So away with dancing and just concentrate on Music. I got them enrolled under this 'very highly recommended teacher' who was an ex-Yamaha biggie. She operates from two apartments in PJ and is a large and amazing pill popping woman. She is very talented and skilled but unfortunately comes with a horrible temperament and lacking in patience. Nevertheless, she provided my two daughters with some very torturous but skilled foundation. I tolerated as long as I could and finally I decided, with the support of my two girls to uproot and change music teacher again.
There were several teacher changes after that and each one with a very valid reason and necessary, for that different phase that required a different experience and exposure.
Reasons would include 'loss of interest', 'teacher too lenient or too fierce' and even 'teacher with not enough experience' and so on. There was one instance when I suggested a change because I noticed that there was not much progress and #2 got into a major struggle with me because this teacher had become her mentor. As always 'mum knows best', I won the battle.
It's been a rough journey and because, not only did I have to be in touch all the time with their music progress, I had to also change pianos for their different stages of progress.
Along the years, the most common phrase from the two girls would be "Mum, want to stop piano lessons, can ah?" Mum's response "CANNOT!" I think they got used to my consistent answer and after a while they stopped asking.
As the girls grew into high school, they asked to take up a second instrument. #1 took up the Cello and #2 took up the violin. Finally both girls finished their Piano Grade 8, ABRSM. #1 opted to stop music lessons but loves to sing. She's got perfect hearing and pitching and that's where she's put her music lessons to good use. Give her a music score and she'll hum you the tune.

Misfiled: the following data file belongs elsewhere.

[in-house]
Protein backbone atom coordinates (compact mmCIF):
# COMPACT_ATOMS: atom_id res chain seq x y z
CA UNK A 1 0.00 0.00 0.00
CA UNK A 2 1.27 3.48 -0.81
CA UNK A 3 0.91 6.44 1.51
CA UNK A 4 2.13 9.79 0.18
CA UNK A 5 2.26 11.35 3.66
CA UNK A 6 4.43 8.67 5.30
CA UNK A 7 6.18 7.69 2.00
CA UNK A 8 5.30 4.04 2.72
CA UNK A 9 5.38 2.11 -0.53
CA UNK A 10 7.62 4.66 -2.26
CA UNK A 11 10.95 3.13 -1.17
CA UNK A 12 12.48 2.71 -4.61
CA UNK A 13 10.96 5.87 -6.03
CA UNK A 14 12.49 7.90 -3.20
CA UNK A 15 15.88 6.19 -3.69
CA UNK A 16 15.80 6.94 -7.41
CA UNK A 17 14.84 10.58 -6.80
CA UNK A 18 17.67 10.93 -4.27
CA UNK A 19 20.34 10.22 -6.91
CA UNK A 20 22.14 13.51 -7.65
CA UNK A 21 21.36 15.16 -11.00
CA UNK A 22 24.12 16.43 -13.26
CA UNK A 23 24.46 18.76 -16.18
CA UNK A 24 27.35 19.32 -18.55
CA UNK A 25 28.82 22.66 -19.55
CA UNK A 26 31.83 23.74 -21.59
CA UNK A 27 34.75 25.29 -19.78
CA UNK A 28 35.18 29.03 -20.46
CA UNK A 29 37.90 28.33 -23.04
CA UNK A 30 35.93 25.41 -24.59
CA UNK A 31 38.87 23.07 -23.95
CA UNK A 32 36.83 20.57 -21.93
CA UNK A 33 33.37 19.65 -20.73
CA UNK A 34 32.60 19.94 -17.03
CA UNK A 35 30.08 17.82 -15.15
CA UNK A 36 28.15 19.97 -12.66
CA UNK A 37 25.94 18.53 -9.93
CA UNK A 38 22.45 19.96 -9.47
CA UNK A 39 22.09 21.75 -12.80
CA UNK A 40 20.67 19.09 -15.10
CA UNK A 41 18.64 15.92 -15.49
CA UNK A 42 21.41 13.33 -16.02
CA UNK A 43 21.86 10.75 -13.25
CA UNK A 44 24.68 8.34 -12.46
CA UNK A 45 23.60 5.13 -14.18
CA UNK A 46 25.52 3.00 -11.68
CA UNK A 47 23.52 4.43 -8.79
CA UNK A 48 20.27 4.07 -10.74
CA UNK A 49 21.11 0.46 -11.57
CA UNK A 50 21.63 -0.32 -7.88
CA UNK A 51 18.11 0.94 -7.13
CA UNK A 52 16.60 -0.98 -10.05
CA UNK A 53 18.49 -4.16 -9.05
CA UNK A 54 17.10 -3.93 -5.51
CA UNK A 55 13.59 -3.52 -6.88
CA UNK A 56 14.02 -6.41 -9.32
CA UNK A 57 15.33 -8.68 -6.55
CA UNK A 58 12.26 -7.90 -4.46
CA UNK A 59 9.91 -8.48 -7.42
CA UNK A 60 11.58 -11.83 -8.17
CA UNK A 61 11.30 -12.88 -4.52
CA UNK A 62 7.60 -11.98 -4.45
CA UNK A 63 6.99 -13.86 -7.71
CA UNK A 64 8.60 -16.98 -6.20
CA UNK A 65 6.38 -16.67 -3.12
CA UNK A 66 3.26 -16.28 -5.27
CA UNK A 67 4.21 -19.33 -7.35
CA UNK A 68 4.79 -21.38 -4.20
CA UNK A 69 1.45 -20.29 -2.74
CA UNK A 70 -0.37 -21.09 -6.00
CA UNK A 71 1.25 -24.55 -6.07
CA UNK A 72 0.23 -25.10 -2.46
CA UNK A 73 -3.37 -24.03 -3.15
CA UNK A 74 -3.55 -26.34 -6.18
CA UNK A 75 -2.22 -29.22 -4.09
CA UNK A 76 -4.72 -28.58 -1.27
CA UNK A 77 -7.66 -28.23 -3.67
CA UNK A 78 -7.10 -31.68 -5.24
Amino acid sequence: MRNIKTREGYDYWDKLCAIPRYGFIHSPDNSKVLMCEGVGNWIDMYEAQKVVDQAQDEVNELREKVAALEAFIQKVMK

#2 opted to continue to do her Diploma and will sit for her exams in December 2008. Next year she finishes her Violin Grade 8 and hopes to pursue a career in music. This is the child that the pill popping teacher said 'has no potential'. I didn't believe her and moved on to another who nurtured her and developed her 'luke warm' interest for music into a passion.
It's so difficult to make decisions as parents. Here we want to be the new generation parents who are hip and friendly, there we have to gripe with our kids idiosyncrasies and force them to do 'the right thing' (in our opinion) even though they don't agree with us!
I have to admit that I have 'forced' them to complete their music journey and did not give them a choice to opt out until they finished their grade 8. I am just very relieved that none of them rebelled and turned away from it completely after completing this journey. I didn't want them to regret that they didn't finish on a whim of a decision.
This journey has been one spotted with tears, anger, harsh words, punishment and prayers but alongside also came excitement, achievements, enjoyment, unity, harmony,thanksgiving, rewards and discipline.
I am a firm believer that a good teacher maketh a good student. I'm not qualifying their music teachers ability and skill, it's just that at different phases of our kids lives we need to have the ability to decide what's next and the right time to (edit) stick to our guns or to move on.